3. Bemotrizinol and Bisoctrizole are two stable broad-spectrum filters that protect in both the UVA and UVB ranges. They are often combined and provide excellent broad-spectrum protection. Along with zinc oxide, bisoctrizole is unique in that it protects across the entire UV spectrum. Because they are not yet on Canada's sunscreen monograph, these two filters are currently only available in a handful of products found on Canadian shelves (they are widely available in Europe, Japan, Australia and South America).

4. Zinc Oxide is a physical filter that has long been used for sun protection. It is often combined with titanium dioxide, another physical filter, in products labelled as "natural". Zinc oxide is stable and gentle, making it a good choice for young children and for those with sensitive skin. It also has a safety record that stretches back hundreds of years.

In its native form, formulations of zinc oxide leave a white cast on the skin. These were the original "sunblocks" that lifeguards used on their noses. "Micronized" formulations have been developed in which the particles are so tiny that they reflect less light and as a result do not leave a white film. Zinc oxide's main drawback is that it is a less efficient UV filter than the chemical sunscreens, meaning that it is difficult for manufacturers to achieve very high levels of protection when zinc oxide is used alone.

Most sunscreens will contain between two and seven UV filters, some of which absorb in the UVA range while others absorb primarily in the UVB range. These are combined with other ingredients such as moisturizers and preservatives. A plethora of options exist today, and sunscreens can be found as creams, lotions, gels, sticks/bars, sprays and powders. In addition, UV filters are now routinely added to moisturizers, making it easier than ever to protect your skin from the sun on a daily basis.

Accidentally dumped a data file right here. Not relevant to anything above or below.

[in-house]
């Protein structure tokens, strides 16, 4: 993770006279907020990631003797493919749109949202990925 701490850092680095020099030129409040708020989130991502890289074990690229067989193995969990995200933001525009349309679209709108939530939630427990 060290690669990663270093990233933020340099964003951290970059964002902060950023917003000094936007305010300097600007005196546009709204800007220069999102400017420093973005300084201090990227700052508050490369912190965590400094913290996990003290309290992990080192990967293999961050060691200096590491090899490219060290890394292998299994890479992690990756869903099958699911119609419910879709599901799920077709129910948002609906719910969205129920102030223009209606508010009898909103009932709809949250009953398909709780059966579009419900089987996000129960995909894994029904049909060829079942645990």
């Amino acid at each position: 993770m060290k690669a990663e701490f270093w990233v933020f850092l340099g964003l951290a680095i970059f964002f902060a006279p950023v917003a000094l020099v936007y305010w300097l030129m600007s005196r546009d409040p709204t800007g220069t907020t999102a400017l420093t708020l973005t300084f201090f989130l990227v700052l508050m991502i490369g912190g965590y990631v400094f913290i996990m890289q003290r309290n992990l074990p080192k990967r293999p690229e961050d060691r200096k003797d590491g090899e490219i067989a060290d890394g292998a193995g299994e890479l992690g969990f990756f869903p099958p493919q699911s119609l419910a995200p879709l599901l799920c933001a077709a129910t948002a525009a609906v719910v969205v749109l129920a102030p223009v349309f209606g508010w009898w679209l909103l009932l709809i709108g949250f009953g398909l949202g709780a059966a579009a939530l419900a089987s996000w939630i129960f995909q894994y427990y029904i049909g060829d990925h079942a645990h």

Ultimately the best sunscreen is the one you will use. If a sunscreen is heavy or oily, you may be less likely to apply it in the generous proportions needed to achieve adequate protection. The vehicle plays an important role in this, with lotions tending to be lighter than creams or products labeled as "sport" or "water-resistant". Because most UV filters are dissolved in oil, higher SPF products tend to be heavier than those with lower SPF values.

Experiment with the consistency of different products, looking for a "broad-spectrum" product with an SPF of 30 or higher that contains at least one of the above ingredients. Use approximately 1/2 tsp for the face and neck and 2 tbsp for the entire body. Re-apply every two hours, and more frequently if you are immersed in water. Finally, remember that sunscreen is only part of a good sun-protection program that includes wearing hats, sunglasses and sun-protective clothing, as well as seeking shade. Make the investment in taking care of your skin early; it will thank you later in life!



Michelle Levy

Dr. Michelle Levy is a board-certified dermatologist specializing in medical and aesthetic dermatology. A graduate of the University of Toronto's Faculty of Medicine, Dr. Levy provides a full spectrum of dermatologic services in Toronto, Canada. Education: M.D., University of Toronto, 1999 Residency in Dermatology, University of Toronto, 1999-2004 Employment History: Self-employed, North York, Ontario, 2005-Present Medcan. Consultant Dermatologist. 2007-Present